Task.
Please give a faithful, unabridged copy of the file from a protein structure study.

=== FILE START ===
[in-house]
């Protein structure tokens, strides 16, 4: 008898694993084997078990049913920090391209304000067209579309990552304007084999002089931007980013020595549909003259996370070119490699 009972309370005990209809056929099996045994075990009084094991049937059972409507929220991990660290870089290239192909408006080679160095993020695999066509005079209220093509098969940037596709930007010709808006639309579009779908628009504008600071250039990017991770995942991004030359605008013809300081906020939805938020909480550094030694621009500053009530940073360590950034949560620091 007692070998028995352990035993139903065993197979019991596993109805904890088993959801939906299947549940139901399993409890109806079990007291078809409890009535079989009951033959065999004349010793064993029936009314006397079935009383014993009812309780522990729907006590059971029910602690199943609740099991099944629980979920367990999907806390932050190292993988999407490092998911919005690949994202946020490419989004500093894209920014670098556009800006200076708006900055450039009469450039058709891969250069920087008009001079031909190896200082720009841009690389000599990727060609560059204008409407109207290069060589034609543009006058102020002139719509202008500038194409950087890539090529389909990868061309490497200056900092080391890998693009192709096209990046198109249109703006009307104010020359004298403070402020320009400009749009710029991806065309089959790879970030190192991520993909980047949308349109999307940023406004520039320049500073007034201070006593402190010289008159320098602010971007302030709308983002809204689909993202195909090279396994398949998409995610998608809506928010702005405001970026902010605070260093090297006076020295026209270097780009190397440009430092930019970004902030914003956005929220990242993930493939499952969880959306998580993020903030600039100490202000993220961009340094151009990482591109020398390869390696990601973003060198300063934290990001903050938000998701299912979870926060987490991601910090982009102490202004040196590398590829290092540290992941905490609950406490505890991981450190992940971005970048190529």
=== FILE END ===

[in-house]
């Protein structure tokens, strides 16, 4: 008898694993084997078990049913920090391209304000067209579309990552304007084999002089931007980013020595549909003259996370070119490699 009972309370005990209809056929099996045994075990009084094991049937059972409507929220991990660290870089290239192909408006080679160095993020695999066509005079209220093509098969940037596709930007010709808006639309579009779908628009504008600071250039990017991770995942991004030359605008013809300081906020939805938020909480550094030694621009500053009530940073360590950034949560620091 007692070998028995352990035993139903065993197979019991596993109805904890088993959801939906299947549940139901399993409890109806079990007291078809409890009535079989009951033959065999004349010793064993029936009314006397079935009383014993009812309780522990729907006590059971029910602690199943609740099991099944629980979920367990999907806390932050190292993988999407490092998911919005690949994202946020490419989004500093894209920014670098556009800006200076708006900055450039009469450039058709891969250069920087008009001079031909190896200082720009841009690389000599990727060609560059204008409407109207290069060589034609543009006058102020002139719509202008500038194409950087890539090529389909990868061309490497200056900092080391890998693009192709096209990046198109249109703006009307104010020359004298403070402020320009400009749009710029991806065309089959790879970030190192991520993909980047949308349109999307940023406004520039320049500073007034201070006593402190010289008159320098602010971007302030709308983002809204689909993202195909090279396994398949998409995610998608809506928010702005405001970026902010605070260093090297006076020295026209270097780009190397440009430092930019970004902030914003956005929220990242993930493939499952969880959306998580993020903030600039100490202000993220961009340094151009990482591109020398390869390696990601973003060198300063934290990001903050938000998701299912979870926060987490991601910090982009102490202004040196590398590829290092540290992941905490609950406490505890991981450190992940971005970048190529």